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Chemoil Energy Surges On Glencore’s Stake Rise
Corporate Digest | 09 February 2012
By: Choo Hao Xiang
Articles (151) Profile

You know something is up when the share price and trading volume of a particular counter spikes. Stock of Chemoil Energy hiked as much as 39.2 percent to an intra-day high of US$0.355 on 8 February from the previous day close of US$0.255 before trading was halted. Meanwhile, trading volume jumped multiple folds to 4.84 million shares yesterday. In contrast, only 127,000 shares exchanged hands on 7 February.

Buying activities were heightened following news that Swiss commodity giant Glencore International, through its subsidiary Singfuel Investment, raised its 51.54% stake in Chemoil to a substantial 89.04%. In a filing with the Singapore Exchange on 7 February, Singfuel purchased 484.7 million shares from an anonymous seller.

Alex Yap, an analyst at Singapore-based consultancy FACTS Global Energy, shared his views on the deal. “Glencore and other traders want to position themselves to take advantage of Asia’s deficit of fuel oil,” he said, noting that from an energy standpoint, bunker trading has been a pretty good business for the last few years and it will continue to be hot given the imbalances in global bunker fuel supply.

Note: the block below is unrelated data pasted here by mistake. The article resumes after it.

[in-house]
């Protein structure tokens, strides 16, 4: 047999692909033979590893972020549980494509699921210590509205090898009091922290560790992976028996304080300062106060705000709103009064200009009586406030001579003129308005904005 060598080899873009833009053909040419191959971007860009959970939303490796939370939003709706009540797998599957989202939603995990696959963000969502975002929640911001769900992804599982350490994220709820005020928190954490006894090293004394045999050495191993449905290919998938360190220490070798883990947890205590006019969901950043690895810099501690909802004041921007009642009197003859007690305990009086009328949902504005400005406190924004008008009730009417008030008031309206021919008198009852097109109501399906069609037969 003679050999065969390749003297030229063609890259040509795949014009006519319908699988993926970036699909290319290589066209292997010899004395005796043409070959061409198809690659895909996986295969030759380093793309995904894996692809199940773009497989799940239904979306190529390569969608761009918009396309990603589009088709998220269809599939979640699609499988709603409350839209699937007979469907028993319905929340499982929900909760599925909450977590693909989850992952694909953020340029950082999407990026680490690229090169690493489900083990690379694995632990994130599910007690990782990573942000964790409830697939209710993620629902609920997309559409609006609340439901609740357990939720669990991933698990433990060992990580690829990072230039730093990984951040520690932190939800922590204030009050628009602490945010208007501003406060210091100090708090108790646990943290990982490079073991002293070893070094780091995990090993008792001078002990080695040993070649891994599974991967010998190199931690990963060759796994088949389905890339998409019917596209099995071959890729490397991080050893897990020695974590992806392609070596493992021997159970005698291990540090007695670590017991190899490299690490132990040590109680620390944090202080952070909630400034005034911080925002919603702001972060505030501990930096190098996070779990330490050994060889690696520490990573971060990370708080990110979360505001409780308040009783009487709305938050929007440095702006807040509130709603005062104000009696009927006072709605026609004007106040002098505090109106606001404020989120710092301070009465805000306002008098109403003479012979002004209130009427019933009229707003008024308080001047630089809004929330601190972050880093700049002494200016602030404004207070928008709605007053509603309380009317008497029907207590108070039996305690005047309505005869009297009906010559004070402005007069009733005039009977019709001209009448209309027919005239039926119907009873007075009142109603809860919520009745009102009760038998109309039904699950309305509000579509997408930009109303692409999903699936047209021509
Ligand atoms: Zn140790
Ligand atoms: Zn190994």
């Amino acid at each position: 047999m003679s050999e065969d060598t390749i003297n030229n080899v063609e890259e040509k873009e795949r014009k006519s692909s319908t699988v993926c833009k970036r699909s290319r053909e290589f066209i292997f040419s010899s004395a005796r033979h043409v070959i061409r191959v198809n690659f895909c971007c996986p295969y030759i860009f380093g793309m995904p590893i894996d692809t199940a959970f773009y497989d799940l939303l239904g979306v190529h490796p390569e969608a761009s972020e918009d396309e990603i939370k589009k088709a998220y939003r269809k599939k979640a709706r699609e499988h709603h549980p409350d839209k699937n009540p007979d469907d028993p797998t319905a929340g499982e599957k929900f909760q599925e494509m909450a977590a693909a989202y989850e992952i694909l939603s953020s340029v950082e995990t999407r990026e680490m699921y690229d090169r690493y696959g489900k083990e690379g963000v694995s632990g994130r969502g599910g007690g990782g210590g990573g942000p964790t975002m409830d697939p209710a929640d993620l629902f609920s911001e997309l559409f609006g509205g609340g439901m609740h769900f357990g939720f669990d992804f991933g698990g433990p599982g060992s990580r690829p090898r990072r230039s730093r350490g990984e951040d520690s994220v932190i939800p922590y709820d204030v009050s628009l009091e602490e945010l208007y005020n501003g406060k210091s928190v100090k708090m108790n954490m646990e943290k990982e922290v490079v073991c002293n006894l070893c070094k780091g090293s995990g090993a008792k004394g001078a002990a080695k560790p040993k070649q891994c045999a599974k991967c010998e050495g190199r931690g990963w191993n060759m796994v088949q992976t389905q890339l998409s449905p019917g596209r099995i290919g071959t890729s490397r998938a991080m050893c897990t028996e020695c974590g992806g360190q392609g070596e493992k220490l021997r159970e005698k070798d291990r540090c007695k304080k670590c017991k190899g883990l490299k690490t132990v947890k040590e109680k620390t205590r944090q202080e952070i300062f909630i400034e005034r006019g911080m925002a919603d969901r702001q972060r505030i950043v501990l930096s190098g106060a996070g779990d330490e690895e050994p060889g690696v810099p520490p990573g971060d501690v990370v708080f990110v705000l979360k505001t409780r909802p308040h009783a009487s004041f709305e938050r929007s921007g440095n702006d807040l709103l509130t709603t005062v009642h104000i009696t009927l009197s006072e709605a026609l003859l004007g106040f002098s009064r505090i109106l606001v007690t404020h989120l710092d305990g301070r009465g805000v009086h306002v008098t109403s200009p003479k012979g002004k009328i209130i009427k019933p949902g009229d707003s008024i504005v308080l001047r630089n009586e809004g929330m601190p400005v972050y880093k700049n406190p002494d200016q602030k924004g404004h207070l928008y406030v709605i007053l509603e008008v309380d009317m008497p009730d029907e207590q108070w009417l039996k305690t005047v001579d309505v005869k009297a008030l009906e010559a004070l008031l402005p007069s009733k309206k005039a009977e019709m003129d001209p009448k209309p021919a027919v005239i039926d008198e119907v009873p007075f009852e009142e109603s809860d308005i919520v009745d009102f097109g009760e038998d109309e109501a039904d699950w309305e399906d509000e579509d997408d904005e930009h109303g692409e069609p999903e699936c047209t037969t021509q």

Back in December 2009, Glencore acquired a 50.8 percent stake in Chemoil for approximately US$233.3 million from the Chandran family. Thereafter, it offered to snap up the remaining shares at US$0.3552 apiece. However, the offer fell through, leaving Itochu Group as the Singapore-listed marine fuel supplier’s other major shareholder then.

This latest move came almost simultaneously with Glencore’s bid for the remaining 66 percent of Xstrata in a US$41 billion deal. The merger will see Glencore and Xstrata form a company worth US$90 billion, making it a global powerhouse spanning mining, agriculture and trading, that can rival mining heavyweights. In the latest update according to Reuters, two of the top 10 shareholders in miner Xstrata have voiced out their plan to vote against the takeover, citing undervaluation as a reason.

For the nine months ended 30 September 2011, Chemoil returned to profitability with earnings of US$26.8 million on the back of a 48.2 percent surge in revenue. The improved performance was underpinned by increased ex-wharf sales in Asia with more aid coming from volumes generated by a business acquired in 2011.

As at 12:23pm on 9 February, Chemoil was trading at US$0.32, up 3.2 percent from 8 February closing price of US$0.31.

Haoxiang manages and oversees the portfolio of stocks in the consumer goods and hospitality sectors at Shares Investment.

Please click here for more information about this author.


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